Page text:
While the company has found its stride in recent years, co-founder and CEO Léan Boezaart says the initial five years were particularly difficult. In those early days, the brothers led a modest lifestyle, with their first self-issued pay cheque amounting to around R8,000 (about $425), which, as Boezaart points out, was hardly enough to live on. During this time, Boezaart, who married in 2012, supplemented his income with consulting work to make ends meet.

“It was tough because you start comparing yourself to other chartered accountants who are now buying houses and cars and whatnot, and you are sweating it out … But we fully believed that we could take this thing to the next level … You don’t necessarily need a magical idea. I mean, we didn’t reinvent the wheel, leather bags have been around for years. But we took a leap of faith and backed ourselves.” Read the full interview

5. Zambian entrepreneur taps into goat meat market

Zambian entrepreneur Paul Nyambe founded Zamgoat with the goal of commercialising goat meat, a product that was surprisingly scarce in supermarkets despite widespread goat farming in the country. Zamgoat quickly found success, experiencing rising demand for pre-packaged goat meat. To meet this demand, the company established a network of smallholder farmers from whom it sources goats. With financial backing from various entities, including the African Development Bank and the World Bank, Zamgoat set up a goat slaughterhouse and processing facility. The company has also launched a quick-service restaurant chain, Zamgoat Xpress. Read the full interview 

6. Zimbabwe: Solving farmers’ transport issues with electric tricycles

Mobility for Africa’s low-cost electric tricycles cater to the transportation needs of small-scale farmers in rural Zimbabwe. “We created Mobility for Africa to help improve the quality of life, create economic opportunities and increase access-to-market for these rural communities,” says managing director and founder, Shantha Bloemen.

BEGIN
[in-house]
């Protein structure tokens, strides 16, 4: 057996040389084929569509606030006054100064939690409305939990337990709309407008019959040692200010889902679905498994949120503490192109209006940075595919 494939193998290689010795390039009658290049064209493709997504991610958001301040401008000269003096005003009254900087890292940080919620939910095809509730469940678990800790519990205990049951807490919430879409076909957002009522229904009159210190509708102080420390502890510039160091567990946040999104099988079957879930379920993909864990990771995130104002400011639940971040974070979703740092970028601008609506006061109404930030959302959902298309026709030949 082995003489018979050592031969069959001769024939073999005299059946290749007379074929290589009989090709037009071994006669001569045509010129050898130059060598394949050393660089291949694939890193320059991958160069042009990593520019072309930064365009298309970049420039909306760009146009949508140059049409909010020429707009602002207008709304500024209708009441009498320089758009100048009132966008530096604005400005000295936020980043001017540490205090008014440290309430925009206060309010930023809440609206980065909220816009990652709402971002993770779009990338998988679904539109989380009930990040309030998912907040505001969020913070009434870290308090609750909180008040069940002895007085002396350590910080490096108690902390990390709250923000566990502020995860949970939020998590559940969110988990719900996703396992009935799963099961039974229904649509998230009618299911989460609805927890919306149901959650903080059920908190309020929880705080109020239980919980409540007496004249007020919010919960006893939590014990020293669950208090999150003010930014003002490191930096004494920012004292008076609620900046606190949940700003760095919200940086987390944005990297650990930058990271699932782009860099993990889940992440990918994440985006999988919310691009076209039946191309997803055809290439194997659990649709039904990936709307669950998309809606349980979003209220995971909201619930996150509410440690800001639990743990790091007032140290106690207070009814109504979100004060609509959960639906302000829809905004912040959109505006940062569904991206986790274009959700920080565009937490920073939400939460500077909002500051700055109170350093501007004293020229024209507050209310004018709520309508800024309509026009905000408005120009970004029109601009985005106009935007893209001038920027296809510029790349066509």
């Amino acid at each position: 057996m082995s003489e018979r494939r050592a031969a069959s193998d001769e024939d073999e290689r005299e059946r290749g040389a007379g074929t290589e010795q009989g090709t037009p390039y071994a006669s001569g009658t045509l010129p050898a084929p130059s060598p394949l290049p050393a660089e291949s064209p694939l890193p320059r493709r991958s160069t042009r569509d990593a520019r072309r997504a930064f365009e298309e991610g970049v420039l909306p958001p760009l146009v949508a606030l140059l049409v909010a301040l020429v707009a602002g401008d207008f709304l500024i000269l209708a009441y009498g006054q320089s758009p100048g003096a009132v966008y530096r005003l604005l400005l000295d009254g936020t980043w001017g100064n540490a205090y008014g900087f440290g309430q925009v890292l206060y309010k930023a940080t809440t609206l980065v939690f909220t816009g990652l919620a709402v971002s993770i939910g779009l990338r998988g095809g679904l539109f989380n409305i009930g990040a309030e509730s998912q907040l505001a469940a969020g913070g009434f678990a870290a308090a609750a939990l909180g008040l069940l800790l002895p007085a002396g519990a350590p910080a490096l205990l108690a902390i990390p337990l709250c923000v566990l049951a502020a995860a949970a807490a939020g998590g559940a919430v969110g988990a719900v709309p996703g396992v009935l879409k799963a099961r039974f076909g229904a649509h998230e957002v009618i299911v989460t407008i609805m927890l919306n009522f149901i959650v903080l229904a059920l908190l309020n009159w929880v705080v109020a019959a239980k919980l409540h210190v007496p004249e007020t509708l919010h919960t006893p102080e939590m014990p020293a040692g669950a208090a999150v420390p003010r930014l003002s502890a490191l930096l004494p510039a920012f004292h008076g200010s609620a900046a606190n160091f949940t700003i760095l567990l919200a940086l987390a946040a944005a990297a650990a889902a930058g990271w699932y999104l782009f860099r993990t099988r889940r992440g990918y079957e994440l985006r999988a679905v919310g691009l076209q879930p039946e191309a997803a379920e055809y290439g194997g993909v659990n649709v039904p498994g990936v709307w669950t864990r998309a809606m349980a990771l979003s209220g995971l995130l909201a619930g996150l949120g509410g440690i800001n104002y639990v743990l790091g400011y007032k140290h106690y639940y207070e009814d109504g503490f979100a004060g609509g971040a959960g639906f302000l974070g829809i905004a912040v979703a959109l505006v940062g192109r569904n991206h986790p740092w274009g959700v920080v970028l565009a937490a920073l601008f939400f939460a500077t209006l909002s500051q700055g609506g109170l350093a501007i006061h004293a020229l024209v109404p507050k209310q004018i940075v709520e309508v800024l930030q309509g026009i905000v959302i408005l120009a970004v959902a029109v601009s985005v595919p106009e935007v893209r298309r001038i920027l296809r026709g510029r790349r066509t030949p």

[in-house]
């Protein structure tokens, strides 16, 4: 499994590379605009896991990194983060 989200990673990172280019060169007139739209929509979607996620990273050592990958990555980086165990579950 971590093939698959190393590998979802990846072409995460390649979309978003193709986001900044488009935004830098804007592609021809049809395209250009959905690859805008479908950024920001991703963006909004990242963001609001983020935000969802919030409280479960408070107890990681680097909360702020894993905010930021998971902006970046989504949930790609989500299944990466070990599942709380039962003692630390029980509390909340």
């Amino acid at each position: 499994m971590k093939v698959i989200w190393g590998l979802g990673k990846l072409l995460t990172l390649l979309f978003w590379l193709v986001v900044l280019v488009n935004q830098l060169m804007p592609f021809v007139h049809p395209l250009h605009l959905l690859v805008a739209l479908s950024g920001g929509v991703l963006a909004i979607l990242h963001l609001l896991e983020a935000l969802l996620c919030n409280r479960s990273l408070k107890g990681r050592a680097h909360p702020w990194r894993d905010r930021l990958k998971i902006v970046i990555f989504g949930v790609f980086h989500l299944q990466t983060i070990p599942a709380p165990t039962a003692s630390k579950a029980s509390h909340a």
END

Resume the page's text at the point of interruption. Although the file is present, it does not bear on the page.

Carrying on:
The company is currently focused on deploying fleets of electric tricycles, called Hambas, with off-grid battery charging and swapping. “We target areas where there is already access to the power grid and build solar stations to supplement the existing electricity supply,” Bloemen explains.

Mobility for Africa has three different revenue models: farmers or small business owners can group together to rent the tricycles on a monthly basis, opt for a lease-to-purchase model, or use the tricycles to provide transportation and logistics services on a commission basis. Read the full interview

7. This entrepreneur went where nobody goes to start dried fruit business in Mozambique

“We go where nobody goes,” reads a line on Mozambique-based fruit-drying company AfriFruta’s website. It adequately captures the journey of founder Jaco le Roux over the past decade or so. In a remote area with little infrastructure and a dearth of educated workers, he created a dried fruit business from scratch. AfriFruta is a producer of organic dried mango and coconut oil, among several other related products. Its production facility is located about 90 minutes south of the coastal town of Inhambane. Read the full interview